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Singapore on Tuesday reaffirmed its decision to reclassify a critical internet blog as a political group, a move seen as an attempt to curb the website ahead of general elections in the tightly-controlled city-state.
The editors of The Online Citizen (TOC) last week urged Prime Minister Lee Hsien Loong to reverse his position, arguing it ‘was borne of political paranoia.’
But in an e-mail letter sent to TOC’s editors Tuesday and published on the Asiaone news website, the Prime Minister’s Office reaffirmed the move, noting that ‘TOC is not a passive website that simply hosts social or political commentary.’
‘TOC has organized online and offline campaigns to change legislation and government policies,’ it said.
The blog, therefore, could be defined as a political association and should be dealt with under the Political Donations Act, ‘whether or not it considers itself non-partisan.’
The act bans political groups from accepting donations from foreign sources, said the letter, adding that TOC’s new status ‘will not hinder its existing activities, nor impede its freedom of expression.’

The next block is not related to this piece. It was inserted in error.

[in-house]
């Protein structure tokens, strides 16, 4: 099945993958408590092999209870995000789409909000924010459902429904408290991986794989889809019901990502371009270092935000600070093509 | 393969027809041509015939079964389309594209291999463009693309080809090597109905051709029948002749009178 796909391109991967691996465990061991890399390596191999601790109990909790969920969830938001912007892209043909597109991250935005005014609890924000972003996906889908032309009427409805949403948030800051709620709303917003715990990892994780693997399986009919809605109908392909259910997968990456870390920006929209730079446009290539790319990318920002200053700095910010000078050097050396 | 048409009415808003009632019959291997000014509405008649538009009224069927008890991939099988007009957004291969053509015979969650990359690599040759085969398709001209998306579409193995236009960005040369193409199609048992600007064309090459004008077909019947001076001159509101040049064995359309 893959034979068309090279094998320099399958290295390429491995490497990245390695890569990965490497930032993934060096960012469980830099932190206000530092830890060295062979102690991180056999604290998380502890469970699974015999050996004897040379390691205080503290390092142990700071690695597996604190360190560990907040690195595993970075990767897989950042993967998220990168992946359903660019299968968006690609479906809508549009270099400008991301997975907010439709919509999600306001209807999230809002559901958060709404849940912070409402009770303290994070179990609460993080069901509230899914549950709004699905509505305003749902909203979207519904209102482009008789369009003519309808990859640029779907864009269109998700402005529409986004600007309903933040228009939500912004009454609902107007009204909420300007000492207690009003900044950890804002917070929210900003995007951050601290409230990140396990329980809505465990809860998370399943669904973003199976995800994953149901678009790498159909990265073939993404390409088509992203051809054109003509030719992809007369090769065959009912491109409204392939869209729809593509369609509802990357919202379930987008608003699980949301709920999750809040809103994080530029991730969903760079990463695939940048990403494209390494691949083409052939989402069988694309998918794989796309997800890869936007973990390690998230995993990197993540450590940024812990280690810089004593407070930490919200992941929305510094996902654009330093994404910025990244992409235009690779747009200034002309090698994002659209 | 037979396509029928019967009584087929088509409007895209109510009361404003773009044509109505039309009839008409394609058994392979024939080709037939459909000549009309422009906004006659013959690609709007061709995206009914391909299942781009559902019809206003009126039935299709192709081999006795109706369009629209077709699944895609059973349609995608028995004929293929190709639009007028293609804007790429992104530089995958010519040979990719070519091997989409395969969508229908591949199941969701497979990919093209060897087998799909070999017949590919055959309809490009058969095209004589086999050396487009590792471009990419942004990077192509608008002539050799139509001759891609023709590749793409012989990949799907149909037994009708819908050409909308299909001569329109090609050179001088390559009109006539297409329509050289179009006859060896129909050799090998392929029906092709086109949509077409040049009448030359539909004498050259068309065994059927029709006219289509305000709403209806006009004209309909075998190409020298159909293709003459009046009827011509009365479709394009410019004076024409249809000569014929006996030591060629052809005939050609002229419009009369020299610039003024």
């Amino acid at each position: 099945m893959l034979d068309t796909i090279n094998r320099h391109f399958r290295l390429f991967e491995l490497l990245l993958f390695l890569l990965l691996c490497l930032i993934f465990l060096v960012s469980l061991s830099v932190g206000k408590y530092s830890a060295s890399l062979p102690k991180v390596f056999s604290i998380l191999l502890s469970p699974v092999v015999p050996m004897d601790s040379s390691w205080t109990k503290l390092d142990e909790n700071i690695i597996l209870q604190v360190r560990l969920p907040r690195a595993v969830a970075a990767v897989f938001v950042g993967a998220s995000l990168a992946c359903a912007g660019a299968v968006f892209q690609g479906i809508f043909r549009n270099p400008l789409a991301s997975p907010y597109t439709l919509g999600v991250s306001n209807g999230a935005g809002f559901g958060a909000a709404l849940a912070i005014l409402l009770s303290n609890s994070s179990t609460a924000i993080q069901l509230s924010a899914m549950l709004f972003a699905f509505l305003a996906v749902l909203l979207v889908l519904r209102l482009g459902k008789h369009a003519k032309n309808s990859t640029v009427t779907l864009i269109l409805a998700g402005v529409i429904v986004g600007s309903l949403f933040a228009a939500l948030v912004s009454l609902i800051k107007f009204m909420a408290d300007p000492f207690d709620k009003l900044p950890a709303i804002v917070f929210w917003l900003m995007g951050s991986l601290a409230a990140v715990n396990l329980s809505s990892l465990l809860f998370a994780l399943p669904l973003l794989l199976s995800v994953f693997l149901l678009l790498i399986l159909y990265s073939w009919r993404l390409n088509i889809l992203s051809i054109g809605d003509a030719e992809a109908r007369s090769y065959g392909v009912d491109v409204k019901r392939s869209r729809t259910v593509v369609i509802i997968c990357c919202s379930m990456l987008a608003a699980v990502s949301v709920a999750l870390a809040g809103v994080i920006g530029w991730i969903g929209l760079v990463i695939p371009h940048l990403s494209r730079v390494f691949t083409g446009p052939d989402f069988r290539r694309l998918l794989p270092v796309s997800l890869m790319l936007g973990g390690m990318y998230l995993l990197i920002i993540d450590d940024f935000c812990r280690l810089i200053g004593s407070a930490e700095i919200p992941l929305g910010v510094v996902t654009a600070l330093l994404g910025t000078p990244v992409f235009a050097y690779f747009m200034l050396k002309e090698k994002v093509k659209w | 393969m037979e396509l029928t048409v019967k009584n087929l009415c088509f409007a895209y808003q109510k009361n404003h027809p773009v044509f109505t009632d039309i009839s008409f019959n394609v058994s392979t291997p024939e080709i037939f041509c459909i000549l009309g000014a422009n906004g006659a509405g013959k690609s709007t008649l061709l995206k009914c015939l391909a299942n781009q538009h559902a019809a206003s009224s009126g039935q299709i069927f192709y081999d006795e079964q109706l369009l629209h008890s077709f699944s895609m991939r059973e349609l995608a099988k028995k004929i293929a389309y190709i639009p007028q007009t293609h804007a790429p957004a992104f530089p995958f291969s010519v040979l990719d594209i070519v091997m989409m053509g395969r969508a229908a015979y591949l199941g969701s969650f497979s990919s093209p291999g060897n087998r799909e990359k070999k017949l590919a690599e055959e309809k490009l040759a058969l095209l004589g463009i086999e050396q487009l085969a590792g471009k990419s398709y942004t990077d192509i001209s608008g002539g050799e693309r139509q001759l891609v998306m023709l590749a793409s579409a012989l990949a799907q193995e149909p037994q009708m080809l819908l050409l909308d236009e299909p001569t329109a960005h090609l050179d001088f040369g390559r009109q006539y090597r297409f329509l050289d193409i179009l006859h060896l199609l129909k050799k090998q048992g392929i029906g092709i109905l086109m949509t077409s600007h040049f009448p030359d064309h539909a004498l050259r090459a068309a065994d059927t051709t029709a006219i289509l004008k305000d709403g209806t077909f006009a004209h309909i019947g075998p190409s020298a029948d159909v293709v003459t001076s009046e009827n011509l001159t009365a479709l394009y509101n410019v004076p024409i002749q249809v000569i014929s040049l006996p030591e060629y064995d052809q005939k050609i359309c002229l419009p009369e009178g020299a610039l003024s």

The website editors on Friday appealed the government’s decision, but said they would comply ‘if registering is what it’ll take to continue our contribution to Singapore.’
TOC last week was also told by the Media Development Authority to register as a political website, meaning that its editors had, for example, to make sure that the blog did not contain anything that ‘is against the public interest, public order or national harmony.’
A comment on Temasek Review, another local blog, said if TOC allowed itself to be gazetted and registered, ‘the website is as good as dead.’
Blogs like TOC and Temasek Review have become popular with Singaporeans looking for views different from those run by the generally government-friendly mainstream media.